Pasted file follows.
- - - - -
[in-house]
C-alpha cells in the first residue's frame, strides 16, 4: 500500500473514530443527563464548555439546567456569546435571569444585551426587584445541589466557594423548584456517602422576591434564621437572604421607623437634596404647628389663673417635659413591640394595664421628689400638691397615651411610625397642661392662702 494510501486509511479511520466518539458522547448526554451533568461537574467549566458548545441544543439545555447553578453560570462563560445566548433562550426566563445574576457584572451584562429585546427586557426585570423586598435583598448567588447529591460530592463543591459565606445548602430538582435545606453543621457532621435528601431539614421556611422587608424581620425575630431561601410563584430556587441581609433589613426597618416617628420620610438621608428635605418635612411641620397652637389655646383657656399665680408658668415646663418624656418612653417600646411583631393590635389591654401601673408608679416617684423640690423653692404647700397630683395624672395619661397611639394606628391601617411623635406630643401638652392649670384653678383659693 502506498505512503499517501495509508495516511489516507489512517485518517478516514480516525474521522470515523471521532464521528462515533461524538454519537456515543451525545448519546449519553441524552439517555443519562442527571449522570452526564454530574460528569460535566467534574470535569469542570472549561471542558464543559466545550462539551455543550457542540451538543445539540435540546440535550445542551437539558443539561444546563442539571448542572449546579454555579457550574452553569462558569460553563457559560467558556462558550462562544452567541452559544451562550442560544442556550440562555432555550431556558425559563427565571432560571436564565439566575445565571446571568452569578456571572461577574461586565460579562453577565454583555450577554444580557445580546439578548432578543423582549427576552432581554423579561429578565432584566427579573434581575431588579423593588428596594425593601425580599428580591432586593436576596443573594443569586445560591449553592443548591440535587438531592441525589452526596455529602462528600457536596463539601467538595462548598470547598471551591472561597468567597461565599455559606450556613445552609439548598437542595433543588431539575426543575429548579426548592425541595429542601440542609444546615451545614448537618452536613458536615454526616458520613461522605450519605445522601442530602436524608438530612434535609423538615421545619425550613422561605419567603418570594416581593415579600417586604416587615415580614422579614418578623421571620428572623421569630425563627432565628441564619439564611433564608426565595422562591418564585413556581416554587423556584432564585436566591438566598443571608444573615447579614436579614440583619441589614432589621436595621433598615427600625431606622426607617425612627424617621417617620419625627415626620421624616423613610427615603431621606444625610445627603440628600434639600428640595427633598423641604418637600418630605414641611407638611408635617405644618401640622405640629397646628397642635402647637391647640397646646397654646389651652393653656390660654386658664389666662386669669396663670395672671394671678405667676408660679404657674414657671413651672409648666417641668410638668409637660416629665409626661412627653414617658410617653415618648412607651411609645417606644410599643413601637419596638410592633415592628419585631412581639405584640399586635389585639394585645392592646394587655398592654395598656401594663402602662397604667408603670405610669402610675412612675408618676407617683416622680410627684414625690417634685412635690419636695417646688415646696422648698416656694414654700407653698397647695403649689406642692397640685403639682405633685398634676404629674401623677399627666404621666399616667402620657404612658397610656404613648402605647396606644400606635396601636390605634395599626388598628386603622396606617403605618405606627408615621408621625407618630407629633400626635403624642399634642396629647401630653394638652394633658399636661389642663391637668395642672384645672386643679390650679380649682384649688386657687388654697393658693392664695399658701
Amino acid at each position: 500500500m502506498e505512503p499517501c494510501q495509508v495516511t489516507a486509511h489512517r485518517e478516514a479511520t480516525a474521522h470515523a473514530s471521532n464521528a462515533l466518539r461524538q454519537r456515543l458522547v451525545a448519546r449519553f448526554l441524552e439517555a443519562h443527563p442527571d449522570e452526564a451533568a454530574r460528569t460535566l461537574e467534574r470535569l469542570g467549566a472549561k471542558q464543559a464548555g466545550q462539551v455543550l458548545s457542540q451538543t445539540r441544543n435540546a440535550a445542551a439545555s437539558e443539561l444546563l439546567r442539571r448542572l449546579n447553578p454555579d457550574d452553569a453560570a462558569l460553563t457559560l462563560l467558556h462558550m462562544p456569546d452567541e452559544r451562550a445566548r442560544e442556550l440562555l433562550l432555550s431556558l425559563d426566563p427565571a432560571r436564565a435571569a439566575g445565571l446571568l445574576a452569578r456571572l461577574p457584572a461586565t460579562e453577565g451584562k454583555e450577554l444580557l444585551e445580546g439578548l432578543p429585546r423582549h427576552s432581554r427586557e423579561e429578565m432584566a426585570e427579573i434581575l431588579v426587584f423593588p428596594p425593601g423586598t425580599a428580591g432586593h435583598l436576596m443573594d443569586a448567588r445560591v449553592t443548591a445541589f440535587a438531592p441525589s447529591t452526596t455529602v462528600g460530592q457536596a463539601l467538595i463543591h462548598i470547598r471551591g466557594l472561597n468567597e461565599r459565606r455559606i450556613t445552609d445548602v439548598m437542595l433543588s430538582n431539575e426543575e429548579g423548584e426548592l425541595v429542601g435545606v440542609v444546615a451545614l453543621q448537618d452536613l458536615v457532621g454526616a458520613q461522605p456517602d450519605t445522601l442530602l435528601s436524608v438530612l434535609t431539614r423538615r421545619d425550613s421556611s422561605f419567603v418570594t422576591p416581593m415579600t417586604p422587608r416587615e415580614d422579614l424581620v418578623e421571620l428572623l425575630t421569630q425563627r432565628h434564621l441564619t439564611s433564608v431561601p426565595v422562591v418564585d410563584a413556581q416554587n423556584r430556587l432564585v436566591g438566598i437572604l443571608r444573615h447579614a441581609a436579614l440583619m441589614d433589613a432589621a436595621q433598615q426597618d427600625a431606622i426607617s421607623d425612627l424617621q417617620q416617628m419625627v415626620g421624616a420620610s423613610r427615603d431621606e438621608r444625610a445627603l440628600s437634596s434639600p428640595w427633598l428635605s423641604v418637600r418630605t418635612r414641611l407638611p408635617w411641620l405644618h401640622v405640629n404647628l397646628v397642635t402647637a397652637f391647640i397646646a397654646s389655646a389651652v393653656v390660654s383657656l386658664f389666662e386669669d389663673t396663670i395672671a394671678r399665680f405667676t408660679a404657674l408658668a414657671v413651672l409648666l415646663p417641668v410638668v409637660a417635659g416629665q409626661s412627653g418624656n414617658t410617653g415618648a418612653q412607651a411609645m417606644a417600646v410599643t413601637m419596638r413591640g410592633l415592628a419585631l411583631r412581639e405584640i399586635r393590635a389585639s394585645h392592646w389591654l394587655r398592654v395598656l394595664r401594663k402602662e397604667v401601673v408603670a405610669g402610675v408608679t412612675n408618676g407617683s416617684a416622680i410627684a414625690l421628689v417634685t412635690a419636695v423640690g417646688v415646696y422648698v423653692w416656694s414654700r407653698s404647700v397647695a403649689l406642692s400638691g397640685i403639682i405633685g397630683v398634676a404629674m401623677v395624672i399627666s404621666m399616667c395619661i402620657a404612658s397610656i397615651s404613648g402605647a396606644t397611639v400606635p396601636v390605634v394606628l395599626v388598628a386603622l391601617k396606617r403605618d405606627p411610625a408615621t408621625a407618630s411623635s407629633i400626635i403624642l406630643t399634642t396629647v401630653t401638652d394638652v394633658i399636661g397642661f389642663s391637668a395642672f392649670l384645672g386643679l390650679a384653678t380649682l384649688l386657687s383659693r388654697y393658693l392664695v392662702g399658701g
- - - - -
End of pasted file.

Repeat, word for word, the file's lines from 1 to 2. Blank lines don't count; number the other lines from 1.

[in-house]
C-alpha cells in the first residue's frame, strides 16, 4: 500500500473514530443527563464548555439546567456569546435571569444585551426587584445541589466557594423548584456517602422576591434564621437572604421607623437634596404647628389663673417635659413591640394595664421628689400638691397615651411610625397642661392662702 494510501486509511479511520466518539458522547448526554451533568461537574467549566458548545441544543439545555447553578453560570462563560445566548433562550426566563445574576457584572451584562429585546427586557426585570423586598435583598448567588447529591460530592463543591459565606445548602430538582435545606453543621457532621435528601431539614421556611422587608424581620425575630431561601410563584430556587441581609433589613426597618416617628420620610438621608428635605418635612411641620397652637389655646383657656399665680408658668415646663418624656418612653417600646411583631393590635389591654401601673408608679416617684423640690423653692404647700397630683395624672395619661397611639394606628391601617411623635406630643401638652392649670384653678383659693 502506498505512503499517501495509508495516511489516507489512517485518517478516514480516525474521522470515523471521532464521528462515533461524538454519537456515543451525545448519546449519553441524552439517555443519562442527571449522570452526564454530574460528569460535566467534574470535569469542570472549561471542558464543559466545550462539551455543550457542540451538543445539540435540546440535550445542551437539558443539561444546563442539571448542572449546579454555579457550574452553569462558569460553563457559560467558556462558550462562544452567541452559544451562550442560544442556550440562555432555550431556558425559563427565571432560571436564565439566575445565571446571568452569578456571572461577574461586565460579562453577565454583555450577554444580557445580546439578548432578543423582549427576552432581554423579561429578565432584566427579573434581575431588579423593588428596594425593601425580599428580591432586593436576596443573594443569586445560591449553592443548591440535587438531592441525589452526596455529602462528600457536596463539601467538595462548598470547598471551591472561597468567597461565599455559606450556613445552609439548598437542595433543588431539575426543575429548579426548592425541595429542601440542609444546615451545614448537618452536613458536615454526616458520613461522605450519605445522601442530602436524608438530612434535609423538615421545619425550613422561605419567603418570594416581593415579600417586604416587615415580614422579614418578623421571620428572623421569630425563627432565628441564619439564611433564608426565595422562591418564585413556581416554587423556584432564585436566591438566598443571608444573615447579614436579614440583619441589614432589621436595621433598615427600625431606622426607617425612627424617621417617620419625627415626620421624616423613610427615603431621606444625610445627603440628600434639600428640595427633598423641604418637600418630605414641611407638611408635617405644618401640622405640629397646628397642635402647637391647640397646646397654646389651652393653656390660654386658664389666662386669669396663670395672671394671678405667676408660679404657674414657671413651672409648666417641668410638668409637660416629665409626661412627653414617658410617653415618648412607651411609645417606644410599643413601637419596638410592633415592628419585631412581639405584640399586635389585639394585645392592646394587655398592654395598656401594663402602662397604667408603670405610669402610675412612675408618676407617683416622680410627684414625690417634685412635690419636695417646688415646696422648698416656694414654700407653698397647695403649689406642692397640685403639682405633685398634676404629674401623677399627666404621666399616667402620657404612658397610656404613648402605647396606644400606635396601636390605634395599626388598628386603622396606617403605618405606627408615621408621625407618630407629633400626635403624642399634642396629647401630653394638652394633658399636661389642663391637668395642672384645672386643679390650679380649682384649688386657687388654697393658693392664695399658701